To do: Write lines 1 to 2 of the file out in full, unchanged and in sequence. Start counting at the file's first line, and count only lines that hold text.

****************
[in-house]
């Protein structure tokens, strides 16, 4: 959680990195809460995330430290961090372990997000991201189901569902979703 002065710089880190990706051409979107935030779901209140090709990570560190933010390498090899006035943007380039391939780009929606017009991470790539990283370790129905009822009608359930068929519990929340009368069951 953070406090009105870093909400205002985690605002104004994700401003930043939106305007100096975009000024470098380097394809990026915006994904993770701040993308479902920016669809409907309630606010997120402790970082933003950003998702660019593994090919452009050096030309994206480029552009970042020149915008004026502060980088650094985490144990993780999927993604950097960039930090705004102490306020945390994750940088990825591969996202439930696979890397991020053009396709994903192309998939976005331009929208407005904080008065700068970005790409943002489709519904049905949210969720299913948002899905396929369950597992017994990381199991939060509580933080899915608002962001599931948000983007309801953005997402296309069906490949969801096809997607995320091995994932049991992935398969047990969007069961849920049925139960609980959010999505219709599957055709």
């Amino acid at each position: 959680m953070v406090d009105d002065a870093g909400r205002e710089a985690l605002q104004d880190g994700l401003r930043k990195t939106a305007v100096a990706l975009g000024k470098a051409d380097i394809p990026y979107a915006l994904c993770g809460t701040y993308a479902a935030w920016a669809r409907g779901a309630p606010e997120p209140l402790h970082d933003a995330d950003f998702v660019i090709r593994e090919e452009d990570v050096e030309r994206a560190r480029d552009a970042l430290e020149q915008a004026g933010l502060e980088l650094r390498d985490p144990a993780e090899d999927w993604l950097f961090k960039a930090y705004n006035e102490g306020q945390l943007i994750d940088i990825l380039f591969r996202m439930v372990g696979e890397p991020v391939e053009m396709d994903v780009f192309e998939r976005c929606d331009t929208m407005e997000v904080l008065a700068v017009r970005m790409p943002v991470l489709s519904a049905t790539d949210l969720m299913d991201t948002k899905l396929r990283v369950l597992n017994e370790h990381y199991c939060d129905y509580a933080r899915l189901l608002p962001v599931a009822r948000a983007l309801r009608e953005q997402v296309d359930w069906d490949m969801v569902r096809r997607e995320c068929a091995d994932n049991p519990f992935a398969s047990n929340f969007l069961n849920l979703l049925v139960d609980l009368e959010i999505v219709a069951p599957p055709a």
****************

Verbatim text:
[in-house]
């Protein structure tokens, strides 16, 4: 959680990195809460995330430290961090372990997000991201189901569902979703 002065710089880190990706051409979107935030779901209140090709990570560190933010390498090899006035943007380039391939780009929606017009991470790539990283370790129905009822009608359930068929519990929340009368069951 953070406090009105870093909400205002985690605002104004994700401003930043939106305007100096975009000024470098380097394809990026915006994904993770701040993308479902920016669809409907309630606010997120402790970082933003950003998702660019593994090919452009050096030309994206480029552009970042020149915008004026502060980088650094985490144990993780999927993604950097960039930090705004102490306020945390994750940088990825591969996202439930696979890397991020053009396709994903192309998939976005331009929208407005904080008065700068970005790409943002489709519904049905949210969720299913948002899905396929369950597992017994990381199991939060509580933080899915608002962001599931948000983007309801953005997402296309069906490949969801096809997607995320091995994932049991992935398969047990969007069961849920049925139960609980959010999505219709599957055709």